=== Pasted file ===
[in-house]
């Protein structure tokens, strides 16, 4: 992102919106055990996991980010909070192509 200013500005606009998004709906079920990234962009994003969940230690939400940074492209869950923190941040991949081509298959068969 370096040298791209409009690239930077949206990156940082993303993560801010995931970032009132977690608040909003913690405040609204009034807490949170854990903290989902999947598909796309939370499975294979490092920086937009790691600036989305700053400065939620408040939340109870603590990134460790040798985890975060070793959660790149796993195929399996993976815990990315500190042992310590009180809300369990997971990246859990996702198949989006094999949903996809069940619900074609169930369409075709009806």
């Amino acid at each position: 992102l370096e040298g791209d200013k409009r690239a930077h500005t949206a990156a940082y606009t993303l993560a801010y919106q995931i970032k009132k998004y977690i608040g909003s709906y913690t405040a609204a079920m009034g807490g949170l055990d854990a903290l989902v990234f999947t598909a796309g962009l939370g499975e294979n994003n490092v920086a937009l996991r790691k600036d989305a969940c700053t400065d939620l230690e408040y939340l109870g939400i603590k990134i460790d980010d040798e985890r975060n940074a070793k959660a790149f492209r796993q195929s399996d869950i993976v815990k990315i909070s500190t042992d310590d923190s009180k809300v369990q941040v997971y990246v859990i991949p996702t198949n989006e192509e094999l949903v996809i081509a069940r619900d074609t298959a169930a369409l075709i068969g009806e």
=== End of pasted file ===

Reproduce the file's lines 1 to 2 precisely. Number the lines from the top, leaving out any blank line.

[in-house]
């Protein structure tokens, strides 16, 4: 992102919106055990996991980010909070192509 200013500005606009998004709906079920990234962009994003969940230690939400940074492209869950923190941040991949081509298959068969 370096040298791209409009690239930077949206990156940082993303993560801010995931970032009132977690608040909003913690405040609204009034807490949170854990903290989902999947598909796309939370499975294979490092920086937009790691600036989305700053400065939620408040939340109870603590990134460790040798985890975060070793959660790149796993195929399996993976815990990315500190042992310590009180809300369990997971990246859990996702198949989006094999949903996809069940619900074609169930369409075709009806």